After the Rajasuya by Yudhistira, Duryodhana also tries to perform it with the help of Karna.
What is the intention of Duryodhana in performing Rajasuya? Is it mentioned anywhere in Mahabharata?
Yes, it is mentioned in the Mahabharata. (In the GhoshYatra Parv, Chapter 253 to 256).
After the exile of Pandavas, Duryodhana planned to perform a Rajasuya yagy similar to Yudhishthira, because he wanted to become a Samrat (Emperor). For this, he asked Karna to fight all the kingdoms who opposed him and collect revenue for him, like the same way done by four Pandavs for Yudhishthira.
But when he tried to conduct the Yagy, he was stopped by the Priests (Vyas and other high Priests), saying that there could only be a single Samrat at one time, and as Yudhishthira is still alive, even in his exile he is still a legal Samrat, so he cannot perform Rajasuya.
From Chapter 253, (translated by KM Ganguli)
Dhritarashtra's son summoned the priest, and spake unto him these words, 'Do thou duly and in proper order celebrate for me that best of sacrifices, the Rajasuya furnished with excellent Dakshinas.' Thus accosted, that best of Brahmanas spake unto the king, saying, 'O foremost of the Kauravas, while Yudhishthira is living, that best of sacrifices cannot be performed in thy family, O Prince of kings! Further, O monarch, thy father Dhritarashtra, endued with long life, liveth. For this reason also, O best of kings, this sacrifice cannot be undertaken by thee.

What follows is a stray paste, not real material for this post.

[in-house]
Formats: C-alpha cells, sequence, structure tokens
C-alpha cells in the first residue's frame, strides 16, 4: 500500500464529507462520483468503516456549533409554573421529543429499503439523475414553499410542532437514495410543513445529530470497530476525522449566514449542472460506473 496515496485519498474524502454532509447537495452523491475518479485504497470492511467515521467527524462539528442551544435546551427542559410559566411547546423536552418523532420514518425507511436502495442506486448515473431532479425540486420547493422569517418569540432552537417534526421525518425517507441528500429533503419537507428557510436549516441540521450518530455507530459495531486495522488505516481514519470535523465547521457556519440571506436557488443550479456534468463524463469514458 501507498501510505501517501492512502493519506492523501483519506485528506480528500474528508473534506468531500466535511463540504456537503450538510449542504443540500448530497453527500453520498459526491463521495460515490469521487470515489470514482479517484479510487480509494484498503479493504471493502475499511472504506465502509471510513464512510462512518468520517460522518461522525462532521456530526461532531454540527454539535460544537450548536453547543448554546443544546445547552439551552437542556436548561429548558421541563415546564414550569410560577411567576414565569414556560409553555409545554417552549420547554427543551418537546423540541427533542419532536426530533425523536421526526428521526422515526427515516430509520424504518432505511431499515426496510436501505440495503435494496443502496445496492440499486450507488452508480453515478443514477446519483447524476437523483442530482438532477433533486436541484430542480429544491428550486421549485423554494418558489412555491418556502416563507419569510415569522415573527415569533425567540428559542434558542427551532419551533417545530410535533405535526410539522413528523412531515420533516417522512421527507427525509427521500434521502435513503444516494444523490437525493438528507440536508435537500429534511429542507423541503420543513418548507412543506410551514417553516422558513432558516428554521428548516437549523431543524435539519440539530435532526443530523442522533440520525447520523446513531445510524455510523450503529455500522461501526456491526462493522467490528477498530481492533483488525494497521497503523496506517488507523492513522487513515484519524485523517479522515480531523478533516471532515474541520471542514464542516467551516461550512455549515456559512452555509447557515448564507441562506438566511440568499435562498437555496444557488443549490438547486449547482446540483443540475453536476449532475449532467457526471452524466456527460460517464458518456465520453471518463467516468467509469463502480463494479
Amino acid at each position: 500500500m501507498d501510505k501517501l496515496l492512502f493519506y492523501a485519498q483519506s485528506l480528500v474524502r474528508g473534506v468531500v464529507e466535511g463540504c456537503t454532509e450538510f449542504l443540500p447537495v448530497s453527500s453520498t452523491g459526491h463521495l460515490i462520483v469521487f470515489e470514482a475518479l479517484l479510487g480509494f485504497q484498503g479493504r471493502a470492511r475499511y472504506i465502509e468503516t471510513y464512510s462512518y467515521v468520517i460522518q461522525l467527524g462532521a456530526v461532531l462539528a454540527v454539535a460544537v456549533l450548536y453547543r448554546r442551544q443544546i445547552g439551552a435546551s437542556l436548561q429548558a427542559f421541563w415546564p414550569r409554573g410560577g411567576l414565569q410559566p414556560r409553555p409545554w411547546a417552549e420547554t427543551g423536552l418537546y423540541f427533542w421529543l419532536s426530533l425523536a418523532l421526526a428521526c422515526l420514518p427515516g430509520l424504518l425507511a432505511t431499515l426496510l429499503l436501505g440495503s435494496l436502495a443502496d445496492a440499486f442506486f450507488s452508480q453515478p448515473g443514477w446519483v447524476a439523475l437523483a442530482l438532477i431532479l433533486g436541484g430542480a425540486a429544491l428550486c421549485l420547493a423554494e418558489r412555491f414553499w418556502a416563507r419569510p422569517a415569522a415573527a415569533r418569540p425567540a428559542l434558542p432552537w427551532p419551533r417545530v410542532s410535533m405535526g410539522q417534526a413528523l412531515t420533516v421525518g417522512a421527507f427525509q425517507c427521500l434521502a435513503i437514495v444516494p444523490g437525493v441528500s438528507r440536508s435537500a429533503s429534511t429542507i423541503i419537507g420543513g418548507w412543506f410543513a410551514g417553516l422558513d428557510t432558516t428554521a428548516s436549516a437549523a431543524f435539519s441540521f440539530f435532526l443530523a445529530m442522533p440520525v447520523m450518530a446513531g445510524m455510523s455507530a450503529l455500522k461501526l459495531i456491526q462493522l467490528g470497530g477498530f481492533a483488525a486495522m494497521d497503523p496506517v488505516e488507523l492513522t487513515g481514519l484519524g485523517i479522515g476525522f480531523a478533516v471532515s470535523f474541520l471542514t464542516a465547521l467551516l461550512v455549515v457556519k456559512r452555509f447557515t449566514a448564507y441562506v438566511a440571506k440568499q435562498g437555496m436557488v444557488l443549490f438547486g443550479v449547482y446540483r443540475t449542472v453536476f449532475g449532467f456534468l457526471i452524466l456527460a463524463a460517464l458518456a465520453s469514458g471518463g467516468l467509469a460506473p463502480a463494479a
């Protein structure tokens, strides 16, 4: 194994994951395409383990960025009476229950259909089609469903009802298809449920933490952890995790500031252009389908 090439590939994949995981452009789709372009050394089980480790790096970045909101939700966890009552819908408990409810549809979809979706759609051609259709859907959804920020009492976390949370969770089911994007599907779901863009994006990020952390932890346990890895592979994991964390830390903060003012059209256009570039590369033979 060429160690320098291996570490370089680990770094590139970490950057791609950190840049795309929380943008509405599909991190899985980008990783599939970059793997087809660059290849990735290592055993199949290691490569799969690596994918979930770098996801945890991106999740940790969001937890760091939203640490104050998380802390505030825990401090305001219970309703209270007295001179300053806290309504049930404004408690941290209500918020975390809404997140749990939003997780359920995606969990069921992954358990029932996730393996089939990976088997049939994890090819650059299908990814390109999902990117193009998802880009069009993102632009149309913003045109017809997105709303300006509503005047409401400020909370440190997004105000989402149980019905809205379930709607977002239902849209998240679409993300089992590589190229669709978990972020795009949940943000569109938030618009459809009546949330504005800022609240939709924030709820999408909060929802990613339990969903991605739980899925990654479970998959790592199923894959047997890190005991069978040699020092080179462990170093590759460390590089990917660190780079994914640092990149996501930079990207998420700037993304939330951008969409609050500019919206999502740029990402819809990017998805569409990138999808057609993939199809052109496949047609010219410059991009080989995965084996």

Instead, the Priests performed one another Yagy for him (Vaishnava Yagy), which is almost similar to Rajasuya but not Rajasuya (Lesser recognition than Rajasuya and does not makes you Samrat).
There is, O lord, another great sacrifice, resembling the Rajasuya. Do thou, O foremost of kings, celebrate that sacrifice. Listen to these words of mine. All these rulers of the earth, who have, O king, become tributary to thee, will pay thee tribute in gold, both pure and impure. Of that gold, do thou, O best of monarchs, now make the (sacrificial) plough, and do thou, O Bharata, plough the sacrificial compound with it. At that spot, let there commence, O foremost of kings, with due rites, and without any disturbance the sacrifice, sanctified with mantras abounding in edibles. The name of that sacrifice worthy of virtuous persons, is Vaishnava. No person save the ancient Vishnu hath performed it before. This mighty sacrifice vies with that best of sacrifices--the Rajasuya itself. And, further, it liketh us--and it is also for thy welfare (to celebrate it).